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Web-only Exclusives
November 30, 2000

From Our Correspondent: Hirohito and the War
A conversation with biographer Herbert Bix

From Our Correspondent: A Rough Road Ahead
Bad news for the Philippines - and some others

From Our Correspondent: Making Enemies
Indonesia needs friends. So why is it picking fights?

Asiaweek Time Asia Now Asiaweek story

WHAT NEXT JAPAN?

The fall of the central bank chief damages the bureaucrats -- and boosts the power of politicians

By Jonathan Sprague


Go to a list of arrests in the last year of businessmen and financiers

FIRST IT WAS THE SIGHT OF an apologetic Mitsuzuka Hiroshi resigning as finance minister in January. Last week Japan got another jolt with the humbling of a second top finance official. Matsushita Yasuo is stepping down as governor of the Bank of Japan to take responsibility for alleged wrongdoing at the central bank, following the arrest of an official there on bribery charges. Prime Minister Hashimoto Ryutaro acted quickly to fill the vacuum. The nation's new top banker, Hayami Masaru, who takes office March 20, is a trading-company executive with a reputation as a reformist and internationalist. He will join Hashimoto and Finance Minister Matsunaga Hikaru in the drive to revitalize the sagging economy and open up the financial system.

Are they up to the job? The new finance and banking chiefs will have their hands full just rallying a once-respected bureaucracy that is reeling from multiple arrests and suicides. In themselves, the scandals are unrelated to economic fundamentals, but they are a damaging drain on policy makers' attention. "When the senior management at any institution is diverted from thinking about the key policy issues, response time can get longer, and in that sense the difficulties have made the Japanese economy more vulnerable to any other shocks that might come along," says Robert Feldman, chief economist for Japan at Morgan Stanley. Japanese are bracing themselves. Given the zeal of Tokyo's prosecutors, new arrests are likely in the next few weeks.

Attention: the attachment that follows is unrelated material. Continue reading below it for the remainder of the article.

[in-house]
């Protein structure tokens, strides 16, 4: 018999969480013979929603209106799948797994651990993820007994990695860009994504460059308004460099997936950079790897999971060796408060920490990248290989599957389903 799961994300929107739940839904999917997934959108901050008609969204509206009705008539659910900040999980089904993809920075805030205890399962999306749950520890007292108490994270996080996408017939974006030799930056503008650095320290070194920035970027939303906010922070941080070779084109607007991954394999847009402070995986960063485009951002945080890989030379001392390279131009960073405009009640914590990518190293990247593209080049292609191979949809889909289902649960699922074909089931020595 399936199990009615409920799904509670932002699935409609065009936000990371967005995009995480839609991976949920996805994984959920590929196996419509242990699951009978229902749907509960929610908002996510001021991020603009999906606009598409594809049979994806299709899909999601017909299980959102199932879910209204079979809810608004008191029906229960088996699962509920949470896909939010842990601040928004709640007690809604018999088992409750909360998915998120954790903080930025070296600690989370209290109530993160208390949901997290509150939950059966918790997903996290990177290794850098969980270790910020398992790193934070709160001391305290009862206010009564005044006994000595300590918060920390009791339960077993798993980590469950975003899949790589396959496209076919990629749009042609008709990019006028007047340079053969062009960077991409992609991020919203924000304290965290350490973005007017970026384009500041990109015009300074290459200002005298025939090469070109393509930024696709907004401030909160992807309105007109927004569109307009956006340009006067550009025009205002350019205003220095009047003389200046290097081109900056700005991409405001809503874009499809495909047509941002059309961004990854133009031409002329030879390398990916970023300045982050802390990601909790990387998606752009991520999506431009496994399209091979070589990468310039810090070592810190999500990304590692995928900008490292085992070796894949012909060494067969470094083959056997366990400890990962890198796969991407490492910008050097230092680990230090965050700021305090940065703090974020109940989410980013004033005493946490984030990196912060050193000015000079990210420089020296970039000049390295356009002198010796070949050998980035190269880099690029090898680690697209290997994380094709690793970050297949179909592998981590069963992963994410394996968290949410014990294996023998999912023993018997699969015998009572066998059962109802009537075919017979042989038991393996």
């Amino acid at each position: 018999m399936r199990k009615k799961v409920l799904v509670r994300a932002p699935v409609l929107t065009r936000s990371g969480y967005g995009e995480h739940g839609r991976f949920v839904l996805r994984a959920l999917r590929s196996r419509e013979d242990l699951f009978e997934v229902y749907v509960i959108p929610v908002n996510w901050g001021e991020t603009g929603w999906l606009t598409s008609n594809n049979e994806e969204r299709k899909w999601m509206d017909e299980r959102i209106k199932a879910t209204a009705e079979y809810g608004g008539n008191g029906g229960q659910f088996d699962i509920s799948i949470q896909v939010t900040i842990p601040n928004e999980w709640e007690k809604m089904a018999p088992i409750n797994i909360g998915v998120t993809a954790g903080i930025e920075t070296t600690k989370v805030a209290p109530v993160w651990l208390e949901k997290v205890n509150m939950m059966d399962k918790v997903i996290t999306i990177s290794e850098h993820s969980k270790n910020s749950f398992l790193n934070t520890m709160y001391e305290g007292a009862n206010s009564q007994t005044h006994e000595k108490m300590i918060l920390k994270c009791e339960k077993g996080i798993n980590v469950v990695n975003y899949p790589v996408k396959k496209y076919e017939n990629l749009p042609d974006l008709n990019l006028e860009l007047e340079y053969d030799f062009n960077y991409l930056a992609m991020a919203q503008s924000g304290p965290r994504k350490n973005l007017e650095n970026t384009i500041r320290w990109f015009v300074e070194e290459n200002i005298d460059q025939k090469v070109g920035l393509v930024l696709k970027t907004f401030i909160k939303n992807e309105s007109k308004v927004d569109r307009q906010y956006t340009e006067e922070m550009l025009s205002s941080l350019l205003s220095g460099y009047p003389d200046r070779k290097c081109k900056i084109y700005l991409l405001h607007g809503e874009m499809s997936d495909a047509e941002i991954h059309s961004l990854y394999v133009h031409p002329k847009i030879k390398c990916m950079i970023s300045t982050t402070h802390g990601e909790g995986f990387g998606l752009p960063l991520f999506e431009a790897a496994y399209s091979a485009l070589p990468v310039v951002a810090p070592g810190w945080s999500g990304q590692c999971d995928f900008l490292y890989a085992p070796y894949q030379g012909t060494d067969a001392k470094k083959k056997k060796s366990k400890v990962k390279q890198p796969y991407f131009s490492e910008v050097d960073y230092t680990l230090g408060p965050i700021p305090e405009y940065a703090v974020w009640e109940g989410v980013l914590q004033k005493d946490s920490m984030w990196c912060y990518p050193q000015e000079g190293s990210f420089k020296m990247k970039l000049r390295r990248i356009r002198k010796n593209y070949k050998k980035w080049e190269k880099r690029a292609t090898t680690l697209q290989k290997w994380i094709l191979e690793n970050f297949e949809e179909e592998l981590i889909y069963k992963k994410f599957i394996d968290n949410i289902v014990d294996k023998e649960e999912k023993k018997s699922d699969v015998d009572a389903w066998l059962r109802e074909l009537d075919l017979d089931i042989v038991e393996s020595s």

The besmirching of the Bank of Japan is particularly demoralizing. The reputation of the Ministry of Finance has been tarnished by bureaucratic involvement in a long string of financial scandals during the 1990s, culminating in the arrest of four officials for corruption in January and March. The 116-year-old central bank had seemed above reproach -- until March 11, when dozens of grim-faced prosecutors marched to its Tokyo headquarters to examine stacks of documents. Under the gaze of television cameras, Yoshizawa Yasuyuki, the 42-year-old head of the Bank of Japan's capital-markets division, was driven away in a black sedan. He was charged with receiving more than $33,000 worth of entertainment -- dinners and nightclub treats -- from the Industrial Bank of Japan and Sanwa Bank in return for feeding them sensitive information.

To repair the loss of confidence, Hashimoto accepted Matsushita's resignation. The prime minister came under immediate pressure to appoint an outside broom to sweep the bank clean. But he also was urged to name an experienced hand in this time of uncertainty. The result is Hayami, in many ways the ideal compromise because he combines private-sector and government experience. Hayami is an advisor at Nissho Iwai, one of Japan's top five trading companies, having served as its president and chairman. Before that, he spent 34 years at the Bank of Japan, working mostly on international affairs, including time in New York and London. A fluent English speaker, Hayami also built up international exposure and a reputation as an advocate of reform as head of the Japan Association of Corporate Executives, a major corporate lobby group.

"I wanted someone who is well versed in international finance as well as the real economy [who] can deal with any debates ranging from international currency markets to the real economy," said Hashimoto. Private economists are also generally impressed by Hayami's resume. The main concern is his age, 72, which puts him in the same generation as the outgoing Matsushita. "He's a man of the past," says SBC Warburg associate director for political research Okazaki Shigenori. "Maybe he's experienced, but to me the choice suggests the lack of alternatives." Hayami steps in at a crucial time -- on April 1, a revised law will make the central bank more independent of the Ministry of Finance. His appointment, without the parliamentary approval that would be needed under the new law, could mean Hayami is seen by the ruling party as its man, says Okazaki.